Argo hits the spot

It’s a funny feeling when you watch a movie reenactment of an historical episode part of which you witnessed 40 or so years ago. This is the case with the incredibly impressive Argo, a new movie which tells the tale of the rescue of American citizens caught up in the hostage drama in Iran in 1979. I travelled through Iran, and stayed in Teheran, a few months before the Shah fled to the West. The demonstrations and sense of doom portrayed in the film are exactly as I remember. Starring Ben Affleck as Tony Mendez, the CIA ‘exfiltration’ officer, Argo relates the storming of the American Embassy and the escape of six officers who are taken in by the Canadian Ambassador. The race against time begins as the Iranians check secret embassy documents and uncover the fact that there are six embassy workers unaccounted for, while Mendez is trying to convince his CIA superiors of the viability of his rescue plan to shoot a fake movie called Argo, using Teheran as the location, and exiting with the six Americans, now rebadged as Canadians with fake identities, passports and accents – all in a handful of days. There is so much to like about this film – it is an old-fashioned plot-driven thriller, with brilliant casting, in particular the inimitable Allan Arkin as Hollywood producer Lester Siegel. There is humour, too, particularly at the expense of the bureaucracy within the CIA. Years ago this story would have been told with an overdose of patriotic sentiment; with hearts, flowers and America the Beautiful at every twist and turn. Now in the sure but subversive hands of producers Affleck, George Clooney and Grant Heslov, the true comic elements are allowed to surface, and life does indeed prove to be stranger than fiction.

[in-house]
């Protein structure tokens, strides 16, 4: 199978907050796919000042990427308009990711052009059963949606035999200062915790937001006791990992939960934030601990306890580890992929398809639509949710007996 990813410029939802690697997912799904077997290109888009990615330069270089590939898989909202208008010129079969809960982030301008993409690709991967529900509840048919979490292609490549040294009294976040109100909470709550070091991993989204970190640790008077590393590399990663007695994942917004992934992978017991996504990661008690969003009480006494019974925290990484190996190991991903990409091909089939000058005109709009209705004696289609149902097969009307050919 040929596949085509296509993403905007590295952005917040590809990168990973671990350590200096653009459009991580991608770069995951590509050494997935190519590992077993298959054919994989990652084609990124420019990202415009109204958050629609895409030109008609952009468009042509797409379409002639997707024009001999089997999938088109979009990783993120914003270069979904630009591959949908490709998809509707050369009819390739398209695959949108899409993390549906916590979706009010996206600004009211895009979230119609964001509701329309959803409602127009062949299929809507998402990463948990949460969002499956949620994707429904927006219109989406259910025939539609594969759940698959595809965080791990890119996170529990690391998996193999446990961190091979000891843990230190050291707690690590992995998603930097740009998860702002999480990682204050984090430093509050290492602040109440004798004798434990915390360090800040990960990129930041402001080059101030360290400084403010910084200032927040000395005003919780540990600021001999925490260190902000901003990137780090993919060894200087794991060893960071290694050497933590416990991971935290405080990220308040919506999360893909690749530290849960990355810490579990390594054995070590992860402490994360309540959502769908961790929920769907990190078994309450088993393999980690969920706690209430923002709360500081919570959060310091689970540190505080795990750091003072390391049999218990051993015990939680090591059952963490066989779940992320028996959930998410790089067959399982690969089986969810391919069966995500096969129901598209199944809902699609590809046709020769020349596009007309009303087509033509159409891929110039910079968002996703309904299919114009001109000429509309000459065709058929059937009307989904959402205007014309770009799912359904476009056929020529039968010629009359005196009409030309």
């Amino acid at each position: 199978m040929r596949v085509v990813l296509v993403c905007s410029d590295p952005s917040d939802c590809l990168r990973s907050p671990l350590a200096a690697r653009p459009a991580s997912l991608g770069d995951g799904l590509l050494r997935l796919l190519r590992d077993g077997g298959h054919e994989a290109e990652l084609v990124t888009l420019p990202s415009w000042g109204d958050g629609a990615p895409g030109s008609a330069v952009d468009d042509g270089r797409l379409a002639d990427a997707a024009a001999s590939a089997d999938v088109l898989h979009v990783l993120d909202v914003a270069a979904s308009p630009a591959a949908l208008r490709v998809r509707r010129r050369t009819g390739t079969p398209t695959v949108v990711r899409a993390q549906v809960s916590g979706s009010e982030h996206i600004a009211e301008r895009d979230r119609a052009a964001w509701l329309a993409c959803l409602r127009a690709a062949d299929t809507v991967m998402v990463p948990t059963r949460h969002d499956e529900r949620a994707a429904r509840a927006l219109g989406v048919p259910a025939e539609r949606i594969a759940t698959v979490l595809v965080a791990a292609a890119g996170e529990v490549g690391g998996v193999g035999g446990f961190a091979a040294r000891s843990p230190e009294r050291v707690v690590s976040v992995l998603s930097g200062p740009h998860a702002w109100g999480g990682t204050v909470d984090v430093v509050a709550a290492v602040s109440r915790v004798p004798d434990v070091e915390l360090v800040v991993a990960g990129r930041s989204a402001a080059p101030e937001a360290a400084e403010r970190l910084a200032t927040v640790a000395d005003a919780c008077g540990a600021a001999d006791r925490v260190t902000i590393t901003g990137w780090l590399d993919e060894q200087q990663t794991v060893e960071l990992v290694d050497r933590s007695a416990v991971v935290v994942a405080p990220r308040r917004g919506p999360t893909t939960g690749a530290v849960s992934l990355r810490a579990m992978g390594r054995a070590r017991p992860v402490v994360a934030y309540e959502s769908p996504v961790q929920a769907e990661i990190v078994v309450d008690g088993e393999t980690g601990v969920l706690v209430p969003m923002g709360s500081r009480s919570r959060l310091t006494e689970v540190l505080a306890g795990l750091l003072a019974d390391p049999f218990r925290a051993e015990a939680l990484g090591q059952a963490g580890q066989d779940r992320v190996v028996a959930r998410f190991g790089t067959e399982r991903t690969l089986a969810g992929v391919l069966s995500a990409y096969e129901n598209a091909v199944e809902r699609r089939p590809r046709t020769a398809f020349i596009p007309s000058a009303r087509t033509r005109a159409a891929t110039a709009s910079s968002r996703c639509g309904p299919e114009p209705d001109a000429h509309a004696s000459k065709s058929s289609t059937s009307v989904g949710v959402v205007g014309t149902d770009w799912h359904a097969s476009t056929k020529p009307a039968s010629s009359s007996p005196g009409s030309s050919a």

If you enjoy a fast-paced political thriller with great acting, then this is the one for you. It’s certainly the best movie I’ve seen in a long, long time.